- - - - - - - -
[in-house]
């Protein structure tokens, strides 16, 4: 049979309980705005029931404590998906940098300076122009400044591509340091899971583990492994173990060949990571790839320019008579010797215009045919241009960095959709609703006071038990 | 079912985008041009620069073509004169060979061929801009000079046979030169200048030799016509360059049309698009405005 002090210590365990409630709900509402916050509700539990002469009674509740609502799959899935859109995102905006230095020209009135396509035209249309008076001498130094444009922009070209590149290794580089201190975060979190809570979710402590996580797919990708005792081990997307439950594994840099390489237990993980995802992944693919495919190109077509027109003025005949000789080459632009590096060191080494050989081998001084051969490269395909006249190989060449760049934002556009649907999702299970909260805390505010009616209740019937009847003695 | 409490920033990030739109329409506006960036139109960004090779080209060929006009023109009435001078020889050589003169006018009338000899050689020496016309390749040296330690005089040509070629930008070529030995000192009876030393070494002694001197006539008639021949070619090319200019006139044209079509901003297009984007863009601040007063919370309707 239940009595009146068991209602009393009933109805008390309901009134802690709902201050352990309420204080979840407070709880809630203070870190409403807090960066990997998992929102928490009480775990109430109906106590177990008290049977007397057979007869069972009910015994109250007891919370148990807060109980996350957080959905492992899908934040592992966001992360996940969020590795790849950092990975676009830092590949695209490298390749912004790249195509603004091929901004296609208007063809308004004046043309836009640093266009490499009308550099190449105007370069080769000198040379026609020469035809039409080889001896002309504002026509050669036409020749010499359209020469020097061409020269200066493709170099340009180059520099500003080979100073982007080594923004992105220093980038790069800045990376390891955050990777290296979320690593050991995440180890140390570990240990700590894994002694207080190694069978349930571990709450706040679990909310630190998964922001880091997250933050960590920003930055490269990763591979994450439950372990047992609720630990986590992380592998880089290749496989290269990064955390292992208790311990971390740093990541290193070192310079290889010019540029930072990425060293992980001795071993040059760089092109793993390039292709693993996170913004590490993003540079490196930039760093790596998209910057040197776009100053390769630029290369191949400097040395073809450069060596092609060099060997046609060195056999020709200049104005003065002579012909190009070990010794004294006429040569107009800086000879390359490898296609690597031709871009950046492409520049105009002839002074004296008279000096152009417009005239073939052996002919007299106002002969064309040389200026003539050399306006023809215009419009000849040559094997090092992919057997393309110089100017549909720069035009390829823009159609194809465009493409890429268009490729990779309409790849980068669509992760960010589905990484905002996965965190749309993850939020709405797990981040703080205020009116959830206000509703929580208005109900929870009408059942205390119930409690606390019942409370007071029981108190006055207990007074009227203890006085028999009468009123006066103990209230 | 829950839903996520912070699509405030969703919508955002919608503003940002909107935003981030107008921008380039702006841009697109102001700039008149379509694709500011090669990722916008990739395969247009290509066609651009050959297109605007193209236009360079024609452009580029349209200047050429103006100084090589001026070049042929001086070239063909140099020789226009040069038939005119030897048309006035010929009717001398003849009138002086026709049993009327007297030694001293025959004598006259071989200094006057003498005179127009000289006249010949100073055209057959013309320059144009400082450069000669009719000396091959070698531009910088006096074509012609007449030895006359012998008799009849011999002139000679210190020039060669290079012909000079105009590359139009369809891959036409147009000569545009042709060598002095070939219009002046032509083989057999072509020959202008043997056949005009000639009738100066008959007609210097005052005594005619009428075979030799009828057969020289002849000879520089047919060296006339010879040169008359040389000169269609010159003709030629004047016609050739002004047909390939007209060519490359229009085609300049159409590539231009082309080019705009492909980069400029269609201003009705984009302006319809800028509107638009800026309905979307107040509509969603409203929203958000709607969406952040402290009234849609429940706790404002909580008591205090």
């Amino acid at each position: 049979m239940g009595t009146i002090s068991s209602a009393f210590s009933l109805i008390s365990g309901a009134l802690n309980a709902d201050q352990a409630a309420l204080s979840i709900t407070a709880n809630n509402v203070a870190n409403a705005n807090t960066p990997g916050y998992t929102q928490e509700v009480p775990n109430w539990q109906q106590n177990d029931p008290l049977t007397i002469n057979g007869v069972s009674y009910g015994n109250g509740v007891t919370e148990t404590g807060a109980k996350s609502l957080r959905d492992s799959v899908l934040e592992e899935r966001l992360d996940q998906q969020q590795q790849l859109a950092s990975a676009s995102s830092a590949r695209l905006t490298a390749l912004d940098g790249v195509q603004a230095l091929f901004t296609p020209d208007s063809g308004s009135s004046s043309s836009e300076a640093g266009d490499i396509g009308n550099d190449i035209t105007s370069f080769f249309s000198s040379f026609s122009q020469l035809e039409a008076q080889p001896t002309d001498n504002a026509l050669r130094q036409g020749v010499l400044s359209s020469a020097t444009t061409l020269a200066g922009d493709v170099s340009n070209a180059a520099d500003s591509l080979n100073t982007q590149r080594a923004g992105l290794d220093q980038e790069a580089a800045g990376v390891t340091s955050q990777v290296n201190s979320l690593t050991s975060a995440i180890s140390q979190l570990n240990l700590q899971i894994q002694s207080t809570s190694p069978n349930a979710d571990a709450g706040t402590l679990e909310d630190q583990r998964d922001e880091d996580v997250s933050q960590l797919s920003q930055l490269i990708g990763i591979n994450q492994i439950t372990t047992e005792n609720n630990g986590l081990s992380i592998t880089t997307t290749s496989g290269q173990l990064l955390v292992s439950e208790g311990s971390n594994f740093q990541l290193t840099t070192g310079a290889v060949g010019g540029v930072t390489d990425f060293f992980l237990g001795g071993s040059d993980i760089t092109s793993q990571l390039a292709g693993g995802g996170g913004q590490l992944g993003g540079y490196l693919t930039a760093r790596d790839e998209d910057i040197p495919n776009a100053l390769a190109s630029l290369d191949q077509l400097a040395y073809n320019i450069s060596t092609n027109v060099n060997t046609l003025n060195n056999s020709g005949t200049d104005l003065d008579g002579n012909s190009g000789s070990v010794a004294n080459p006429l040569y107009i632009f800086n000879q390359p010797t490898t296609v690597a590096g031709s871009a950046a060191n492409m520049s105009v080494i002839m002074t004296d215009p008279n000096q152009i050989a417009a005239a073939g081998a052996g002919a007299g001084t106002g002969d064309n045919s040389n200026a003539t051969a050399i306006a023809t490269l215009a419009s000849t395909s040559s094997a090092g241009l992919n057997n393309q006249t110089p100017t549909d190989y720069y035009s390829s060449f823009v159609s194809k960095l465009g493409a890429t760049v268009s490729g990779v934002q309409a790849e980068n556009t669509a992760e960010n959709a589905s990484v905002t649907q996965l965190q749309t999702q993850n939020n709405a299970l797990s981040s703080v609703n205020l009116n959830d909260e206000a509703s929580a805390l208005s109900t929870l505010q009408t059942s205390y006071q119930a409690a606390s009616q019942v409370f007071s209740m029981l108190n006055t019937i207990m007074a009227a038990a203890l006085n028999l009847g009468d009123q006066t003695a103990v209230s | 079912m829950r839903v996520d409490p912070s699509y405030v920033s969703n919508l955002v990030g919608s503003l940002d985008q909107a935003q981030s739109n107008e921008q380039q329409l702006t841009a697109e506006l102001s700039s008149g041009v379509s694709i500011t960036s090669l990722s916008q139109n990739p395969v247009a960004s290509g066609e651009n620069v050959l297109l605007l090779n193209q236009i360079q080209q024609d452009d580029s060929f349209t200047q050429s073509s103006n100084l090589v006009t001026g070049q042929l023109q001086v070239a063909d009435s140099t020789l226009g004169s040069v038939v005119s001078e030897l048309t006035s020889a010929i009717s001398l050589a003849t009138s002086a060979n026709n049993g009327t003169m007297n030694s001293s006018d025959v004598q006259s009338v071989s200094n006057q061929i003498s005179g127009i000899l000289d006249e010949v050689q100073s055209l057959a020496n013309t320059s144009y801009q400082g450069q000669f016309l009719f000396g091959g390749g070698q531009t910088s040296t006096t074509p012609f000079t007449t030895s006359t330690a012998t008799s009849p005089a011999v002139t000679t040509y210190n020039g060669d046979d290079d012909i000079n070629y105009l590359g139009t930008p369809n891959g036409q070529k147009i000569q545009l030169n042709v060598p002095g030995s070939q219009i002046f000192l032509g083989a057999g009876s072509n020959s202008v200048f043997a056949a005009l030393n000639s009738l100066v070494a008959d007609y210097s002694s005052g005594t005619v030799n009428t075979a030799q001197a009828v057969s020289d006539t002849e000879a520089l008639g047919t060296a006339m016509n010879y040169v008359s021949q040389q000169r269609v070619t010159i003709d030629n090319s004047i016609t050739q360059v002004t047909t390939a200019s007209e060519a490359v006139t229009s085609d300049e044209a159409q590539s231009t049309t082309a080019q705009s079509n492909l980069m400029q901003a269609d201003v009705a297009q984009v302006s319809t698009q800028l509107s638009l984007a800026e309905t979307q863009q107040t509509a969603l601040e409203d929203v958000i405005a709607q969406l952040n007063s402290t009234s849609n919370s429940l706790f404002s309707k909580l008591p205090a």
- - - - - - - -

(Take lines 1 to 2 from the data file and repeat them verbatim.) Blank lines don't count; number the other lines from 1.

[in-house]
């Protein structure tokens, strides 16, 4: 049979309980705005029931404590998906940098300076122009400044591509340091899971583990492994173990060949990571790839320019008579010797215009045919241009960095959709609703006071038990 | 079912985008041009620069073509004169060979061929801009000079046979030169200048030799016509360059049309698009405005 002090210590365990409630709900509402916050509700539990002469009674509740609502799959899935859109995102905006230095020209009135396509035209249309008076001498130094444009922009070209590149290794580089201190975060979190809570979710402590996580797919990708005792081990997307439950594994840099390489237990993980995802992944693919495919190109077509027109003025005949000789080459632009590096060191080494050989081998001084051969490269395909006249190989060449760049934002556009649907999702299970909260805390505010009616209740019937009847003695 | 409490920033990030739109329409506006960036139109960004090779080209060929006009023109009435001078020889050589003169006018009338000899050689020496016309390749040296330690005089040509070629930008070529030995000192009876030393070494002694001197006539008639021949070619090319200019006139044209079509901003297009984007863009601040007063919370309707 239940009595009146068991209602009393009933109805008390309901009134802690709902201050352990309420204080979840407070709880809630203070870190409403807090960066990997998992929102928490009480775990109430109906106590177990008290049977007397057979007869069972009910015994109250007891919370148990807060109980996350957080959905492992899908934040592992966001992360996940969020590795790849950092990975676009830092590949695209490298390749912004790249195509603004091929901004296609208007063809308004004046043309836009640093266009490499009308550099190449105007370069080769000198040379026609020469035809039409080889001896002309504002026509050669036409020749010499359209020469020097061409020269200066493709170099340009180059520099500003080979100073982007080594923004992105220093980038790069800045990376390891955050990777290296979320690593050991995440180890140390570990240990700590894994002694207080190694069978349930571990709450706040679990909310630190998964922001880091997250933050960590920003930055490269990763591979994450439950372990047992609720630990986590992380592998880089290749496989290269990064955390292992208790311990971390740093990541290193070192310079290889010019540029930072990425060293992980001795071993040059760089092109793993390039292709693993996170913004590490993003540079490196930039760093790596998209910057040197776009100053390769630029290369191949400097040395073809450069060596092609060099060997046609060195056999020709200049104005003065002579012909190009070990010794004294006429040569107009800086000879390359490898296609690597031709871009950046492409520049105009002839002074004296008279000096152009417009005239073939052996002919007299106002002969064309040389200026003539050399306006023809215009419009000849040559094997090092992919057997393309110089100017549909720069035009390829823009159609194809465009493409890429268009490729990779309409790849980068669509992760960010589905990484905002996965965190749309993850939020709405797990981040703080205020009116959830206000509703929580208005109900929870009408059942205390119930409690606390019942409370007071029981108190006055207990007074009227203890006085028999009468009123006066103990209230 | 829950839903996520912070699509405030969703919508955002919608503003940002909107935003981030107008921008380039702006841009697109102001700039008149379509694709500011090669990722916008990739395969247009290509066609651009050959297109605007193209236009360079024609452009580029349209200047050429103006100084090589001026070049042929001086070239063909140099020789226009040069038939005119030897048309006035010929009717001398003849009138002086026709049993009327007297030694001293025959004598006259071989200094006057003498005179127009000289006249010949100073055209057959013309320059144009400082450069000669009719000396091959070698531009910088006096074509012609007449030895006359012998008799009849011999002139000679210190020039060669290079012909000079105009590359139009369809891959036409147009000569545009042709060598002095070939219009002046032509083989057999072509020959202008043997056949005009000639009738100066008959007609210097005052005594005619009428075979030799009828057969020289002849000879520089047919060296006339010879040169008359040389000169269609010159003709030629004047016609050739002004047909390939007209060519490359229009085609300049159409590539231009082309080019705009492909980069400029269609201003009705984009302006319809800028509107638009800026309905979307107040509509969603409203929203958000709607969406952040402290009234849609429940706790404002909580008591205090």